Craig Kolesky

Meet Craig Kolesky. As a young boy Craig could be found with his feet in beach sand or on a skateboard so it was no surprise when he took to a world of adventure sport photography and can now be found shooting internationally acclaimed sports stars for leading brands around the world. We go behind the lens with Craig to find out how it made it as a photographer with no formal training and tip and tricks to travelling aboard.

“I think persistence, determination and doing more than I should on shoots gets me where I am today. Hard work is key.”

These are the words of Cape Town based adventure sports photographer and Nikon Ambassador Craig Kolesky, who, without formal training, has built a successful career shooting sport and lifestyle images for international brands such as Red Bull and Oakley. From surfing to trail running to mountain biking, Craig loves adventure and being outdoors – he shoots what he loves and by doing so, has built a successful career. So what is his secret to success? Well, besides hard work and outstanding photographic skill, Craig insists on getting his images out there and let people know what he’s doing. “Social media is key these days,” he says.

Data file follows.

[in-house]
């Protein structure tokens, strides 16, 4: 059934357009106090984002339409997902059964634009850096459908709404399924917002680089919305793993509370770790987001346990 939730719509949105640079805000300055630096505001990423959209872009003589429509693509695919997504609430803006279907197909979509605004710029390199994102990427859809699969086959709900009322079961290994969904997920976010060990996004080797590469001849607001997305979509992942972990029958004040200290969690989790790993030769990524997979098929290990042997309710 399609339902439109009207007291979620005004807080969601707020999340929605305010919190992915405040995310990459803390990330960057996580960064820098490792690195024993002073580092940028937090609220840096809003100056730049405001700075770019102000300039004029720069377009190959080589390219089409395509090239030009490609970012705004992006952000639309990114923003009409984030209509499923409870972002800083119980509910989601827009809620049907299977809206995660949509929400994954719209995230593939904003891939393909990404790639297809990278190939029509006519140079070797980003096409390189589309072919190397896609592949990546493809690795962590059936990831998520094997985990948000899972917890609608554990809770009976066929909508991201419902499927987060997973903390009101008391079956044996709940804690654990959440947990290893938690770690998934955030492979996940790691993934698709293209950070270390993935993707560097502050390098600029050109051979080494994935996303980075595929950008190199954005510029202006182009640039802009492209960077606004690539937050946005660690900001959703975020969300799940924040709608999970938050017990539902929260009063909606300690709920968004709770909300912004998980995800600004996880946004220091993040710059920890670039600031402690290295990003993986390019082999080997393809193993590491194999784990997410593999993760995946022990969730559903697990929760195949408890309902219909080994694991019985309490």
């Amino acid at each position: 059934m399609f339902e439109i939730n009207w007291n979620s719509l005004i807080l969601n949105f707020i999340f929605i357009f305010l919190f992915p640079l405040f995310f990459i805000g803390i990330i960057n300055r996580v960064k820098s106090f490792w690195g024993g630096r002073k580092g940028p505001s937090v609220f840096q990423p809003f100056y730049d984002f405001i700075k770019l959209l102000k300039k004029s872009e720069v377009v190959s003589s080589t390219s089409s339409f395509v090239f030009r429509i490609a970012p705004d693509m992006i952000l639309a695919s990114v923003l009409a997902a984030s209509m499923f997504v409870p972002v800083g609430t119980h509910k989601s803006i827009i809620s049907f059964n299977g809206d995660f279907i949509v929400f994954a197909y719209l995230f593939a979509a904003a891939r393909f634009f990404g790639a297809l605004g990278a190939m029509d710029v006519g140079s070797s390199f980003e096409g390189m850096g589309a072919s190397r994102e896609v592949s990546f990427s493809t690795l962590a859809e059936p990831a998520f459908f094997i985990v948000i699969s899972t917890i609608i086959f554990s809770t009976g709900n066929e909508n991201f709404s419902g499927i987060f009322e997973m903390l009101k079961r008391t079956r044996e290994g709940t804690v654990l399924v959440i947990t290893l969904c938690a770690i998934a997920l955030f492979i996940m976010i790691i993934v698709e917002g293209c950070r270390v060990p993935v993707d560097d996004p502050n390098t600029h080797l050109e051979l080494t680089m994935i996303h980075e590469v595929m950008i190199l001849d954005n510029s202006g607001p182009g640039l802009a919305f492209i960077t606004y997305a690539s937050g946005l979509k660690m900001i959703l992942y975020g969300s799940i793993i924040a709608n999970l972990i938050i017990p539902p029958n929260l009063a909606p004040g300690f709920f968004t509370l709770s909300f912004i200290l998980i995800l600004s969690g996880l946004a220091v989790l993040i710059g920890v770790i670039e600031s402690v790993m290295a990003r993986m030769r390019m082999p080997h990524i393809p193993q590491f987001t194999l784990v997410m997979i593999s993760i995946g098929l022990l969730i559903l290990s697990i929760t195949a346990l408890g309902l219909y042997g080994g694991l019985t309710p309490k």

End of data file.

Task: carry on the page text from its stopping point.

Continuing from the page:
As a professional photographer in this field, Craig has managed to align himself with leading brands, meet awe-inspiring athletes and people and travel to some of the top travel destinations in the world. Over the years, Craig has experienced the shores of Madagascar, Morocco, Hawaii, the Maldives and South Africa, just to name a few. Although this is a rather outstanding perk of the job, travelling aboard as a photographer can be rather daunting and Craig shares the following advice, “Plan your trips well, be nice to airport staff as they can make your life rather difficult, keep your gear in a safe place and never be too relaxed leaving gear in hotels. We went to Morocco on a kite-boarding shoot and on arrival I had all my gear taken away from me, I had to spend two weeks there shooting with loan gear. On our trip back to South Africa, customs would not let me carry my gear on the plane and when we landed in Cape Town, I opened my bags and most of the gear had been broken by the customs in Morocco.”